Of course, I learned in elementary school that tides are caused by the gravitational pull of the moon on the oceans. But how exactly does that work? And what causes the tides to vary so much based on time and location? It turns out that tidal science is very complex. Tides are influenced by not only the moon’s gravity but also the sun’s gravity, the rotation of Earth, the shape of the ocean floor, and many other factors.
It’s fairly easy to understand why the gravitational pull of the moon would cause a bulge in the oceans on the side of Earth nearest the moon. It’s a little more complicated to understand why there is a similar bulge on the opposite side of Earth at the same time of day. To put it simply, the second bulge is caused by the rotation of Earth.
For some perspective, think about that classic county fair ride, the Gravitron, which spins fast enough that you find yourself pinned to the wall and able to turn sideways or even upside down without falling off. The same spinning forces cause the oceans to bulge out on the side of Earth opposite the moon. Scientists call this the “centrifugal,” or “center-fleeing,” force.
Most tides occur on a cycle of two high tides and two low tides every 24 hours and 50 minutes — the time it takes for the moon to circle Earth. However, in some regions, the shape of the ocean floor and the direction of the ocean currents result in only one high tide and one low tide per day. Other regions experience almost no tidal variation at all.
The tidal range at any given location varies throughout the lunar month. The sun, the moon, and Earth are in alignment when the moon is full or new. At these times of the month, the gravitational pull of the sun adds to the moon’s gravitational pull, causing larger than normal tides known as “spring tides.”
The sun and the moon are at right angles to each other when the moon is in the first or third quarter. At these times of the month, the gravitational pull of the sun partially cancels the moon’s gravitational pull, causing smaller than normal tides known as “neap tides.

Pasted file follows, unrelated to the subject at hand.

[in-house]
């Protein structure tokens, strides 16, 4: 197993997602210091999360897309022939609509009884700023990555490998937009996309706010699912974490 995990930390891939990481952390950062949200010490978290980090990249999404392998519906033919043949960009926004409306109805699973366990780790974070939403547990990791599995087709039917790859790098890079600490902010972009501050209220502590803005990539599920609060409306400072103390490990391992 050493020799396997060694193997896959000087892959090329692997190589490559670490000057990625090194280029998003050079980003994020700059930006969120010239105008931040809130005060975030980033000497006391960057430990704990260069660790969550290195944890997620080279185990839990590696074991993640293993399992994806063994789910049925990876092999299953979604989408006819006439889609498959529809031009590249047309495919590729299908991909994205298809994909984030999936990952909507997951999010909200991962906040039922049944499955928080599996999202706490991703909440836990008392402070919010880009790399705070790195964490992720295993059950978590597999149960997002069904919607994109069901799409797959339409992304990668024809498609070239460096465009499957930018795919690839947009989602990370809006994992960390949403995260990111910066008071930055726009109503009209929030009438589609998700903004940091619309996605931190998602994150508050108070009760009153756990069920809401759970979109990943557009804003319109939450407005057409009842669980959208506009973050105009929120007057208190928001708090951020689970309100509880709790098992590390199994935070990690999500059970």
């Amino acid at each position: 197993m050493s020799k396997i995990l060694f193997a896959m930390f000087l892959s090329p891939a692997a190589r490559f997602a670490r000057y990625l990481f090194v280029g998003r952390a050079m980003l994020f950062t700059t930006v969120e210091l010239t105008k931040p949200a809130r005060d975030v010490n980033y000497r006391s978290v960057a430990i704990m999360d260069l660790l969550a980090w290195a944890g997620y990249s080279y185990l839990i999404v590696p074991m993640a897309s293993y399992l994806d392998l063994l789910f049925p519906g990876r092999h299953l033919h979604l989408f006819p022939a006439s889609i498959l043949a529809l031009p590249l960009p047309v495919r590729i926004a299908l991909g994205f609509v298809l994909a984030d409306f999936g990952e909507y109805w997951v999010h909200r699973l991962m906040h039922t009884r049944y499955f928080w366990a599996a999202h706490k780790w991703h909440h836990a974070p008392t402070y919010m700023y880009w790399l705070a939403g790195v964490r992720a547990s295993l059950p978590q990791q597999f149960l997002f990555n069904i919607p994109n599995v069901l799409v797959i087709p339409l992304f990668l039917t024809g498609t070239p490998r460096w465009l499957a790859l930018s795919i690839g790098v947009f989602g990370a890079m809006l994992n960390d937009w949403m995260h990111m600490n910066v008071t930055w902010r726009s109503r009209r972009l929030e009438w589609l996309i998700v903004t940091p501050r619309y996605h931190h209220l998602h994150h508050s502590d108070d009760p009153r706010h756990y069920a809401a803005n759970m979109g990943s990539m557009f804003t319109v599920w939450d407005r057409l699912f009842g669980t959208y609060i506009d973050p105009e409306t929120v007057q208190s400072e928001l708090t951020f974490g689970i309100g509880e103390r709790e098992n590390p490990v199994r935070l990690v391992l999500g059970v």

The origin of the terms “spring” and “neap” are somewhat uncertain, but most accounts suggest that “spring” is related to “bursting” and “neap” to “scarcity.” At any rate, spring tides are not linked to the season of the same name.
There is a slight delay in the response of the oceans to the ever-changing gravitational field of the moon and the sun. Therefore, spring tides occur a day or two after the full or new moon and neap tides occur a day or two after the first or third quarter moon.
The record for the greatest tidal range goes to the Bay of Fundy on the eastern coast of Canada where the water rises as much as 56 feet between low and high tide. All of that water rushing in and out of the bay day after day represents a huge amount of energy, a fact that has not been lost on renewable energy developers.
Recent advances in tidal power technology offer the potential to harness tidal energy at a lower cost and with fewer environmental impacts than conventional energy sources. And unlike the wind or the sun, the tides can be predicted for years into the future. Sure as the Earth goes round the sun and the moon goes round the Earth.
Apologies for the long absence from this blog. I’ve been in Haiti where I was documenting progress on a reforestation project that I helped establish there in 2009. I’m excited with how far we’ve come and I’m hoping we can find the support we need to scale up our efforts within the next year.
Here’s an update from the field:
Earlier this month, the grassroots environmental group 350.org coordinated a day of awareness to connect the climate dots, showing climate change impacts from around the world. As I described in an earlier post, it is difficult to link any particular weather event to climate change, but the overall trends are clear. More droughts. More floods. More heat waves. More hurricanes.
“If this sounds apocalyptic, it is,” writes James Hansen in a recent New York Times op-ed. Hansen, director of the NASA Goddard Institute for Space Studies, continues, “The global warming signal is now louder than the noise of random weather. . . . We can say with high confidence that the recent heat waves in Texas and Russia, and the one in Europe in 2003, which killed tens of thousands, were not natural events — they were caused by human-induced climate change.”
350.org gets its name from 350 parts per million (ppm), the level of carbon dioxide (CO2) in the atmosphere that scientists say will prevent dramatic and irreversible climate change. Currently, the atmosphere holds more than 390 ppm of CO2. Before the industrial revolution in the mid-1800s, it held 280 ppm.
What is particularly hopeful about 350.org’s work is its global approach. This is not a U.S. problem. Or a developed nation problem. Or a developing nation problem. This is a world problem. And it will take all of the cooperation and commitment we can muster to pull through this together.